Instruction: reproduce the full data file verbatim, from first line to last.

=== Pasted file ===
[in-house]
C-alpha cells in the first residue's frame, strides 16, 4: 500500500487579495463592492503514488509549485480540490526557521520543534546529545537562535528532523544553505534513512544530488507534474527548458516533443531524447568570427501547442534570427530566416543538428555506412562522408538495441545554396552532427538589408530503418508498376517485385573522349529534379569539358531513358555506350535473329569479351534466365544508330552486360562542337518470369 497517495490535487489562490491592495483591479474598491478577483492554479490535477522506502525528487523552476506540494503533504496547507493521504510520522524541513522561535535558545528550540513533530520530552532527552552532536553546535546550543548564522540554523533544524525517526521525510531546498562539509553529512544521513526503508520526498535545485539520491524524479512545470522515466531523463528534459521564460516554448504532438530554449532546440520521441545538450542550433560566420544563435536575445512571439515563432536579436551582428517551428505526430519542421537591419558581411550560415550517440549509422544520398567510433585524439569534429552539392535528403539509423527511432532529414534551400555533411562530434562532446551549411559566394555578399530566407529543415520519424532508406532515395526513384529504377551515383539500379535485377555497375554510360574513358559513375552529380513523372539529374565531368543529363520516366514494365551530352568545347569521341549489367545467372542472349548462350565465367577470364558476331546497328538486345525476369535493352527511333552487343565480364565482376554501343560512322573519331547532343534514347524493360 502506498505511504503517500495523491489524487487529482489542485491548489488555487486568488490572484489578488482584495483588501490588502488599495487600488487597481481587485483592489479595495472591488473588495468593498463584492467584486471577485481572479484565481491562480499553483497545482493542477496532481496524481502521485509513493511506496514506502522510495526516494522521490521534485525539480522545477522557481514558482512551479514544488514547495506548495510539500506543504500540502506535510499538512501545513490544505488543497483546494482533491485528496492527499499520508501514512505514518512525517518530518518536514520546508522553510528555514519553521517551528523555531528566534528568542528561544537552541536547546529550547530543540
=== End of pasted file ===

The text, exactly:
[in-house]
C-alpha cells in the first residue's frame, strides 16, 4: 500500500487579495463592492503514488509549485480540490526557521520543534546529545537562535528532523544553505534513512544530488507534474527548458516533443531524447568570427501547442534570427530566416543538428555506412562522408538495441545554396552532427538589408530503418508498376517485385573522349529534379569539358531513358555506350535473329569479351534466365544508330552486360562542337518470369 497517495490535487489562490491592495483591479474598491478577483492554479490535477522506502525528487523552476506540494503533504496547507493521504510520522524541513522561535535558545528550540513533530520530552532527552552532536553546535546550543548564522540554523533544524525517526521525510531546498562539509553529512544521513526503508520526498535545485539520491524524479512545470522515466531523463528534459521564460516554448504532438530554449532546440520521441545538450542550433560566420544563435536575445512571439515563432536579436551582428517551428505526430519542421537591419558581411550560415550517440549509422544520398567510433585524439569534429552539392535528403539509423527511432532529414534551400555533411562530434562532446551549411559566394555578399530566407529543415520519424532508406532515395526513384529504377551515383539500379535485377555497375554510360574513358559513375552529380513523372539529374565531368543529363520516366514494365551530352568545347569521341549489367545467372542472349548462350565465367577470364558476331546497328538486345525476369535493352527511333552487343565480364565482376554501343560512322573519331547532343534514347524493360 502506498505511504503517500495523491489524487487529482489542485491548489488555487486568488490572484489578488482584495483588501490588502488599495487600488487597481481587485483592489479595495472591488473588495468593498463584492467584486471577485481572479484565481491562480499553483497545482493542477496532481496524481502521485509513493511506496514506502522510495526516494522521490521534485525539480522545477522557481514558482512551479514544488514547495506548495510539500506543504500540502506535510499538512501545513490544505488543497483546494482533491485528496492527499499520508501514512505514518512525517518530518518536514520546508522553510528555514519553521517551528523555531528566534528568542528561544537552541536547546529550547530543540